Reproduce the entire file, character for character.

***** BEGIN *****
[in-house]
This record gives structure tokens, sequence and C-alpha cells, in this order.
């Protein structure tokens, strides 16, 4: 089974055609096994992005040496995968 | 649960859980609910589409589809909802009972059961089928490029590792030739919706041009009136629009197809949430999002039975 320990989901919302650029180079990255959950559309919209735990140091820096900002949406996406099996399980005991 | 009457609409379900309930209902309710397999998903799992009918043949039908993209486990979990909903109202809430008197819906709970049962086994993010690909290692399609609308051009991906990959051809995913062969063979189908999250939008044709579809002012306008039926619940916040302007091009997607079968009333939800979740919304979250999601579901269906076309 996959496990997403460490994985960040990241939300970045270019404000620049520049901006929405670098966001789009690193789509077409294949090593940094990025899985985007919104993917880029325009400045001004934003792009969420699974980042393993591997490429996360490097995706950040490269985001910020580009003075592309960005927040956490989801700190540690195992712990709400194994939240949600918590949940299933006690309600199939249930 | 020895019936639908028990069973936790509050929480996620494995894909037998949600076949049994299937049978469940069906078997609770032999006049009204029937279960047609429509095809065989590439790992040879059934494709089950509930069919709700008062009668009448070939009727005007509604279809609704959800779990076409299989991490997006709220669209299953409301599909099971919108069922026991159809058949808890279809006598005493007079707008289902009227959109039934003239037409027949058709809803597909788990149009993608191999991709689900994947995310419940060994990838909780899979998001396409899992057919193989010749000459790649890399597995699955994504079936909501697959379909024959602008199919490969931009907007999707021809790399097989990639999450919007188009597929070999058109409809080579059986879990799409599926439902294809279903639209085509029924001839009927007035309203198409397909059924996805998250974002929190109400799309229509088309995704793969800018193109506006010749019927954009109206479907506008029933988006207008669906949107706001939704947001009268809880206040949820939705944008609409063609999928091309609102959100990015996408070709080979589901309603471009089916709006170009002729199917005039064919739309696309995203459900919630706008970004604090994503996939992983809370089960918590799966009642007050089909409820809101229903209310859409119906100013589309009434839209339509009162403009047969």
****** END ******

[in-house]
This record gives structure tokens, sequence and C-alpha cells, in this order.
């Protein structure tokens, strides 16, 4: 089974055609096994992005040496995968 | 649960859980609910589409589809909802009972059961089928490029590792030739919706041009009136629009197809949430999002039975 320990989901919302650029180079990255959950559309919209735990140091820096900002949406996406099996399980005991 | 009457609409379900309930209902309710397999998903799992009918043949039908993209486990979990909903109202809430008197819906709970049962086994993010690909290692399609609308051009991906990959051809995913062969063979189908999250939008044709579809002012306008039926619940916040302007091009997607079968009333939800979740919304979250999601579901269906076309 996959496990997403460490994985960040990241939300970045270019404000620049520049901006929405670098966001789009690193789509077409294949090593940094990025899985985007919104993917880029325009400045001004934003792009969420699974980042393993591997490429996360490097995706950040490269985001910020580009003075592309960005927040956490989801700190540690195992712990709400194994939240949600918590949940299933006690309600199939249930 | 020895019936639908028990069973936790509050929480996620494995894909037998949600076949049994299937049978469940069906078997609770032999006049009204029937279960047609429509095809065989590439790992040879059934494709089950509930069919709700008062009668009448070939009727005007509604279809609704959800779990076409299989991490997006709220669209299953409301599909099971919108069922026991159809058949808890279809006598005493007079707008289902009227959109039934003239037409027949058709809803597909788990149009993608191999991709689900994947995310419940060994990838909780899979998001396409899992057919193989010749000459790649890399597995699955994504079936909501697959379909024959602008199919490969931009907007999707021809790399097989990639999450919007188009597929070999058109409809080579059986879990799409599926439902294809279903639209085509029924001839009927007035309203198409397909059924996805998250974002929190109400799309229509088309995704793969800018193109506006010749019927954009109206479907506008029933988006207008669906949107706001939704947001009268809880206040949820939705944008609409063609999928091309609102959100990015996408070709080979589901309603471009089916709006170009002729199917005039064919739309696309995203459900919630706008970004604090994503996939992983809370089960918590799966009642007050089909409820809101229903209310859409119906100013589309009434839209339509009162403009047969």